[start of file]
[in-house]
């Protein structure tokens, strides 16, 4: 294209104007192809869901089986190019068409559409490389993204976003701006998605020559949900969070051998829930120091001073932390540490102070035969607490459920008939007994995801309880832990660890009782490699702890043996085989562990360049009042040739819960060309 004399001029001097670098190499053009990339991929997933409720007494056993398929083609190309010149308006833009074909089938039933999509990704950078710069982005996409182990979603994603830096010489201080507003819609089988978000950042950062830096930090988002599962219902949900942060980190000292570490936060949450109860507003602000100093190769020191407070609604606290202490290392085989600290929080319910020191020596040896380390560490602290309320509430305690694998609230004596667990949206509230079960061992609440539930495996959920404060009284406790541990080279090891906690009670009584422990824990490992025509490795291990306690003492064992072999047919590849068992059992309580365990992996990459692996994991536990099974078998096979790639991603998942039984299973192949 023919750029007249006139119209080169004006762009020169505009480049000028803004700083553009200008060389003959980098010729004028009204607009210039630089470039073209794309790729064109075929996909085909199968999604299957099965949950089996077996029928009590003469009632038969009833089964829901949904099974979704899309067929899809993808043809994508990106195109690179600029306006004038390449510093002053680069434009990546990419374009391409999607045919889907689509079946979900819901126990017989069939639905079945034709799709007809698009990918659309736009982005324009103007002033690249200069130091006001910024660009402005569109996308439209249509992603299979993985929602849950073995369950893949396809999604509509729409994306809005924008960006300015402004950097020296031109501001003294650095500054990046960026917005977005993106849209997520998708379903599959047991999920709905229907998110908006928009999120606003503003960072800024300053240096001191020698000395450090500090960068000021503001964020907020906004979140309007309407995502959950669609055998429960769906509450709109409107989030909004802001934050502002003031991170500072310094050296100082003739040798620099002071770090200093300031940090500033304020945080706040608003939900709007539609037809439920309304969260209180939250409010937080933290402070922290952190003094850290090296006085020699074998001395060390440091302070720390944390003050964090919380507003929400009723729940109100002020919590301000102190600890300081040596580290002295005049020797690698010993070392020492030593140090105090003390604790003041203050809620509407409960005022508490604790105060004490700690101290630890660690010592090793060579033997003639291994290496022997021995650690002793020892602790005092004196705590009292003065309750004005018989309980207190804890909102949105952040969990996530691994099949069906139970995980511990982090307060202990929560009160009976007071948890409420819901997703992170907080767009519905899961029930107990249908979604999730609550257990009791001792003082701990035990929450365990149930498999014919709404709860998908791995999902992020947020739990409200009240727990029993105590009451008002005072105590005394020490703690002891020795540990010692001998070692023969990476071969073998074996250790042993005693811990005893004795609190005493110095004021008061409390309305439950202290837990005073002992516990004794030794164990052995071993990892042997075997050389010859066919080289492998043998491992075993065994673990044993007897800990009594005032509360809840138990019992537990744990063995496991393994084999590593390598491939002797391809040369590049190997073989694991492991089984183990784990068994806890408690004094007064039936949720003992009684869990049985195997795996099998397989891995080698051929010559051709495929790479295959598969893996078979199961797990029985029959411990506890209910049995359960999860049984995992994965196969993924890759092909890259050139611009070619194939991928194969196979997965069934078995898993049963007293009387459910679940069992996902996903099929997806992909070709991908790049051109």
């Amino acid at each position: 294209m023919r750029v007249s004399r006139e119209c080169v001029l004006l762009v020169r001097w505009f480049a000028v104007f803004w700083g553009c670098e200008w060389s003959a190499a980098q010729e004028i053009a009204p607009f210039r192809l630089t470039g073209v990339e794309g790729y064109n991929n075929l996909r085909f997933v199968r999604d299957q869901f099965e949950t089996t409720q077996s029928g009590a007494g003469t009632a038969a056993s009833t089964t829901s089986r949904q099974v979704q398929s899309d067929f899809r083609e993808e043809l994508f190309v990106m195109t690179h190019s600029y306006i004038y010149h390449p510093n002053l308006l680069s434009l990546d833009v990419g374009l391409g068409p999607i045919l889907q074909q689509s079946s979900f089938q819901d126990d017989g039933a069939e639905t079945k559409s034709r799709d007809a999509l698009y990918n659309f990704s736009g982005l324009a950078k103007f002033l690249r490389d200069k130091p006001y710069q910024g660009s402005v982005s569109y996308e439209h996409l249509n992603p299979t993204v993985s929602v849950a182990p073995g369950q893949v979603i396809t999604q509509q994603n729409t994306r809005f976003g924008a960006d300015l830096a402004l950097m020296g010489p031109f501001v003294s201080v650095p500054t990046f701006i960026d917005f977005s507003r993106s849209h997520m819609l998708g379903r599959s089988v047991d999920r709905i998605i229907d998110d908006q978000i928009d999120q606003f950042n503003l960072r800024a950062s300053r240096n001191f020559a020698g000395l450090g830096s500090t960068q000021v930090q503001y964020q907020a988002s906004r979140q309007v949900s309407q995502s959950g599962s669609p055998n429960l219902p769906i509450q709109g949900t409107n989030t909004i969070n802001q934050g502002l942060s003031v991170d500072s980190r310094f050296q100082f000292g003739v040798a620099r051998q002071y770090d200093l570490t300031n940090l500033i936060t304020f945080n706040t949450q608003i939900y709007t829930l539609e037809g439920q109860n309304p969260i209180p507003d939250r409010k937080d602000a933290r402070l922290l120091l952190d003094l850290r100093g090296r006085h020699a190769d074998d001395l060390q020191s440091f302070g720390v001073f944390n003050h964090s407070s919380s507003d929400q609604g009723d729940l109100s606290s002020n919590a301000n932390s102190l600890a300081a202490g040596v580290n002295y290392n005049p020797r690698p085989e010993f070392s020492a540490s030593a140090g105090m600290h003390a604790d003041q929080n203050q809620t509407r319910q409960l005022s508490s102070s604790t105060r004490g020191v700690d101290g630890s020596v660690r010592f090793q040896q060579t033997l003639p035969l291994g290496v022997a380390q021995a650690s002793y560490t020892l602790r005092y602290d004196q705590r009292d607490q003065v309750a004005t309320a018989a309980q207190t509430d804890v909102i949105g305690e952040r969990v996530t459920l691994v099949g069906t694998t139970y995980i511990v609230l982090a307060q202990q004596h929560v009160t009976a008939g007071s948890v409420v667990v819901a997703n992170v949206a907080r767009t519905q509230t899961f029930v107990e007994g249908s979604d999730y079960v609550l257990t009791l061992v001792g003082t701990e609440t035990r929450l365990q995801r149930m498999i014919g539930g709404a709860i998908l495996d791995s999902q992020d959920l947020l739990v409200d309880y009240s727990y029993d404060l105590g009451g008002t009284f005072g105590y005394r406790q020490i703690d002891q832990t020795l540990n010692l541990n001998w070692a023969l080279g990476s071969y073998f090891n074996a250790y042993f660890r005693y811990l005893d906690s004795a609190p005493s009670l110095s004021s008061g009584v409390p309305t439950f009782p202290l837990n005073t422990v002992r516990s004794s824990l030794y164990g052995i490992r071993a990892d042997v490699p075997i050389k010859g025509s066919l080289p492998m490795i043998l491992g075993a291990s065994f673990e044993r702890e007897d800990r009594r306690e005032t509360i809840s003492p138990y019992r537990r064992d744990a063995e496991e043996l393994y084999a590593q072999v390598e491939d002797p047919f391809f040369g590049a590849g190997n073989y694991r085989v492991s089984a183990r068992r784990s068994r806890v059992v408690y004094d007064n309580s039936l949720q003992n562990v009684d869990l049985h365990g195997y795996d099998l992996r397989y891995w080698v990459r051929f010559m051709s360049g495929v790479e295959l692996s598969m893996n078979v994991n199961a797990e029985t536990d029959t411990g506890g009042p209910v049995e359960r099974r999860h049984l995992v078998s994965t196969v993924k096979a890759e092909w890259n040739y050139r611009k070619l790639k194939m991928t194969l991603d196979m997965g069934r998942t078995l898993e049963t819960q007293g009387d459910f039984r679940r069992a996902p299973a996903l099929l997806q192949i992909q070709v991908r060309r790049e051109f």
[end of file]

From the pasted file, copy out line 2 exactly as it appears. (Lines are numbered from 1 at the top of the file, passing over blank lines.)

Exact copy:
């Protein structure tokens, strides 16, 4: 294209104007192809869901089986190019068409559409490389993204976003701006998605020559949900969070051998829930120091001073932390540490102070035969607490459920008939007994995801309880832990660890009782490699702890043996085989562990360049009042040739819960060309 004399001029001097670098190499053009990339991929997933409720007494056993398929083609190309010149308006833009074909089938039933999509990704950078710069982005996409182990979603994603830096010489201080507003819609089988978000950042950062830096930090988002599962219902949900942060980190000292570490936060949450109860507003602000100093190769020191407070609604606290202490290392085989600290929080319910020191020596040896380390560490602290309320509430305690694998609230004596667990949206509230079960061992609440539930495996959920404060009284406790541990080279090891906690009670009584422990824990490992025509490795291990306690003492064992072999047919590849068992059992309580365990992996990459692996994991536990099974078998096979790639991603998942039984299973192949 023919750029007249006139119209080169004006762009020169505009480049000028803004700083553009200008060389003959980098010729004028009204607009210039630089470039073209794309790729064109075929996909085909199968999604299957099965949950089996077996029928009590003469009632038969009833089964829901949904099974979704899309067929899809993808043809994508990106195109690179600029306006004038390449510093002053680069434009990546990419374009391409999607045919889907689509079946979900819901126990017989069939639905079945034709799709007809698009990918659309736009982005324009103007002033690249200069130091006001910024660009402005569109996308439209249509992603299979993985929602849950073995369950893949396809999604509509729409994306809005924008960006300015402004950097020296031109501001003294650095500054990046960026917005977005993106849209997520998708379903599959047991999920709905229907998110908006928009999120606003503003960072800024300053240096001191020698000395450090500090960068000021503001964020907020906004979140309007309407995502959950669609055998429960769906509450709109409107989030909004802001934050502002003031991170500072310094050296100082003739040798620099002071770090200093300031940090500033304020945080706040608003939900709007539609037809439920309304969260209180939250409010937080933290402070922290952190003094850290090296006085020699074998001395060390440091302070720390944390003050964090919380507003929400009723729940109100002020919590301000102190600890300081040596580290002295005049020797690698010993070392020492030593140090105090003390604790003041203050809620509407409960005022508490604790105060004490700690101290630890660690010592090793060579033997003639291994290496022997021995650690002793020892602790005092004196705590009292003065309750004005018989309980207190804890909102949105952040969990996530691994099949069906139970995980511990982090307060202990929560009160009976007071948890409420819901997703992170907080767009519905899961029930107990249908979604999730609550257990009791001792003082701990035990929450365990149930498999014919709404709860998908791995999902992020947020739990409200009240727990029993105590009451008002005072105590005394020490703690002891020795540990010692001998070692023969990476071969073998074996250790042993005693811990005893004795609190005493110095004021008061409390309305439950202290837990005073002992516990004794030794164990052995071993990892042997075997050389010859066919080289492998043998491992075993065994673990044993007897800990009594005032509360809840138990019992537990744990063995496991393994084999590593390598491939002797391809040369590049190997073989694991492991089984183990784990068994806890408690004094007064039936949720003992009684869990049985195997795996099998397989891995080698051929010559051709495929790479295959598969893996078979199961797990029985029959411990506890209910049995359960999860049984995992994965196969993924890759092909890259050139611009070619194939991928194969196979997965069934078995898993049963007293009387459910679940069992996902996903099929997806992909070709991908790049051109």